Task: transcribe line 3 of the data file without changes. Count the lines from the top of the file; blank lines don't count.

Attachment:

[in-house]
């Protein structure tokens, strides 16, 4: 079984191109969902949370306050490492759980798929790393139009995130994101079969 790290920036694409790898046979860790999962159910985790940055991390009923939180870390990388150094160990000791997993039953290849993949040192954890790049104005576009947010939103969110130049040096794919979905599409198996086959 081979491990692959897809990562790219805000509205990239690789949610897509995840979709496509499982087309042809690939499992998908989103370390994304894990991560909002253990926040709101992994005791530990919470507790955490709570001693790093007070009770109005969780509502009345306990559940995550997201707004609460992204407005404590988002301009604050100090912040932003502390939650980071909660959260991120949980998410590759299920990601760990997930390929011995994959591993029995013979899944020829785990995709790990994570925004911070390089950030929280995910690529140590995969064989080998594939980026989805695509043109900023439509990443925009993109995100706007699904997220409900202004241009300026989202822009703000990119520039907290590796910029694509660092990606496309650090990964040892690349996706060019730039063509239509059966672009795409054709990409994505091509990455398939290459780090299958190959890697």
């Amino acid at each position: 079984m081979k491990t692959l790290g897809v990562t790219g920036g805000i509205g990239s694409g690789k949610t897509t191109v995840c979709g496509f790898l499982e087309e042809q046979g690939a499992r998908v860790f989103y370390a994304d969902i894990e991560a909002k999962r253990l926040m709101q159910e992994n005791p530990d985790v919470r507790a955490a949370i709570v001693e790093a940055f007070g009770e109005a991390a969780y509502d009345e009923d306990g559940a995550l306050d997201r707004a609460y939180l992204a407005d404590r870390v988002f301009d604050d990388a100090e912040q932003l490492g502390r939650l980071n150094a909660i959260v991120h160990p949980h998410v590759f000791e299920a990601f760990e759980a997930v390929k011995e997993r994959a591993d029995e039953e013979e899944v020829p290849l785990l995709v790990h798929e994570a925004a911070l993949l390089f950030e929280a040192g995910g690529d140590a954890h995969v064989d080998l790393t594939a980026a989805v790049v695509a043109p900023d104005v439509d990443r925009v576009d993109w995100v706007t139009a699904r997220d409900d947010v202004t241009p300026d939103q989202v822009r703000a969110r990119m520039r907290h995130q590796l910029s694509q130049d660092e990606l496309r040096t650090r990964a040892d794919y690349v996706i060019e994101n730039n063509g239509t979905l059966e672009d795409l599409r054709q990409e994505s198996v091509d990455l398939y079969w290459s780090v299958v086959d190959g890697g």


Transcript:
């Amino acid at each position: 079984m081979k491990t692959l790290g897809v990562t790219g920036g805000i509205g990239s694409g690789k949610t897509t191109v995840c979709g496509f790898l499982e087309e042809q046979g690939a499992r998908v860790f989103y370390a994304d969902i894990e991560a909002k999962r253990l926040m709101q159910e992994n005791p530990d985790v919470r507790a955490a949370i709570v001693e790093a940055f007070g009770e109005a991390a969780y509502d009345e009923d306990g559940a995550l306050d997201r707004a609460y939180l992204a407005d404590r870390v988002f301009d604050d990388a100090e912040q932003l490492g502390r939650l980071n150094a909660i959260v991120h160990p949980h998410v590759f000791e299920a990601f760990e759980a997930v390929k011995e997993r994959a591993d029995e039953e013979e899944v020829p290849l785990l995709v790990h798929e994570a925004a911070l993949l390089f950030e929280a040192g995910g690529d140590a954890h995969v064989d080998l790393t594939a980026a989805v790049v695509a043109p900023d104005v439509d990443r925009v576009d993109w995100v706007t139009a699904r997220d409900d947010v202004t241009p300026d939103q989202v822009r703000a969110r990119m520039r907290h995130q590796l910029s694509q130049d660092e990606l496309r040096t650090r990964a040892d794919y690349v996706i060019e994101n730039n063509g239509t979905l059966e672009d795409l599409r054709q990409e994505s198996v091509d990455l398939y079969w290459s780090v299958v086959d190959g890697g």